South Beach, Fla. -- The Commercial Mortgage Securities Association held its annual Investors Conference this week in South Beach, Fla., at a particularly precarious moment. Credit markets remain locked up, which has turned the previous deluge of CMBS issuance into a drizzle. As a result, there are deeply dampened expectations for CMBS issuance for 2008. Meanwhile, talk of which--if any--commercial real estate sector might go the way of the residential market clearly had some attendees worried.
The mood was in stark contrast to one year ago. The CMBS industry closed 2006 with $297.8 billion in CMBS issuance ($202.6 billion in the U.S.) and $39.8 billion in CDO issuance, according to Commercial Mortgage Alert. Expectations were that CMBS issuance in 2007 would approach $363 billion, including $245 billion in the U.S. (a figure calculated by averaging the predictions of 14 analysts and experts).
That pace held up for much of the year and, in fact, 2007 issuance did exceed 2006, but did not quite live up to the lofty expectations. In the end, CMBS originators finished 2007 with $314.7 billion in new CMBS issuance (with much of that coming in the first three quarters) and $39.3 billion in CDO issuance. Now, expectations are that the CMBS market will remain lackluster well into 2008. The same pool of experts and analysts surveyed by Commercial Mortgage Alert expects issuance to drop in half from 2007's levels down to $158 billion overall and $113 billion in the U.S.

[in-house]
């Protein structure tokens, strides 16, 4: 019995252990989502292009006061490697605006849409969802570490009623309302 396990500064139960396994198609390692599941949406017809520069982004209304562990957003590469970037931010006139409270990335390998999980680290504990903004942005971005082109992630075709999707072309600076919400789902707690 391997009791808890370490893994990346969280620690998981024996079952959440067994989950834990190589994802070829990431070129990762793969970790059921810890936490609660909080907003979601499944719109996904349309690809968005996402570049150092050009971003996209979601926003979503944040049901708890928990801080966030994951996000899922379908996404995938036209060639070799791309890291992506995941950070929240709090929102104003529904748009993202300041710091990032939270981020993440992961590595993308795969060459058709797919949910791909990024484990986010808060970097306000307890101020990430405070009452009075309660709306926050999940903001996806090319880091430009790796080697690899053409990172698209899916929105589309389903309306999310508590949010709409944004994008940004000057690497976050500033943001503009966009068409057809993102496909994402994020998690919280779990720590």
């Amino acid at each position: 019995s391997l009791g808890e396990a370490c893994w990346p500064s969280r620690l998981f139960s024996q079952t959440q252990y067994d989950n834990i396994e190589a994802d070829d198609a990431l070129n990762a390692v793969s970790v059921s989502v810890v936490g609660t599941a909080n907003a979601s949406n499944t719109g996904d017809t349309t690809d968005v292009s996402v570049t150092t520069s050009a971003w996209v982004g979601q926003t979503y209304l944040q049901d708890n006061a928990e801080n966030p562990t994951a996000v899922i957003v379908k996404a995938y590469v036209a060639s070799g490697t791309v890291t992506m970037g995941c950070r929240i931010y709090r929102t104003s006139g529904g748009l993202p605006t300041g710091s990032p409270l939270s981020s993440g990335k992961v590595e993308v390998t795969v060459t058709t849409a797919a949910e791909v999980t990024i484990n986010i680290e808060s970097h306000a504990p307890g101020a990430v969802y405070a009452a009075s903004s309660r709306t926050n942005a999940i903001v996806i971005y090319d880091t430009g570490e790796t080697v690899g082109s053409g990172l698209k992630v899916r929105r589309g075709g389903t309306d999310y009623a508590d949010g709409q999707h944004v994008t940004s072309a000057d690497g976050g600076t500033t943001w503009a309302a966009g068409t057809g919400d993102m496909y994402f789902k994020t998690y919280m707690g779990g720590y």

And new issuance is not the only thing the industry has to worry about this year. There is also concern about the overall state of commercial real estate and whether a prolonged slump in housing will damage the prospects of other sectors. Furthermore, while most attendees expected the U.S. economy to avoid a recession with GDP growth slowing to between 1 percent and 2 percent this year, most have not ruled out the prospect of a downturn entirely. This is a key concern because any downturn in commercial real estate fundamentals could cause an increase in defaults and delinquencies in existing CMBS pools, which, for now, remain near record lows.
A panel of real estate economists debated the prospects of the major sectors and came away with some very disparate conclusions. The baseline for all three economists, Jon Southard, chief economist, CBRE/Torto Wheaton Research; Sam Chandan, chief economist, Reis Inc.; and Len Mills, director of debt research and risk management, Property and Portfolio Research (PPR), was that the U.S. would avoid a recession. Still, they foresaw that a slowdown would have a devastating effect on some sectors--primarily lodging. Interestingly, the economists also had widely divergent views on retail.
Southard expects commercial real estate to deliver annual average total returns of 7 percent. That's below the average 13 percent return seen over the past five years. The big change, he said, is that the returns over the past five years have been largely due to cap rate compression and rising property values and not a result of growing net occupancy income. Going forward, he expects that to reverse, with cap rates stabilizing or rising while net occupancy income increases. In the retail space specifically, Southard expects the industry to grow rents by an average of 2 percent per year for the next five years.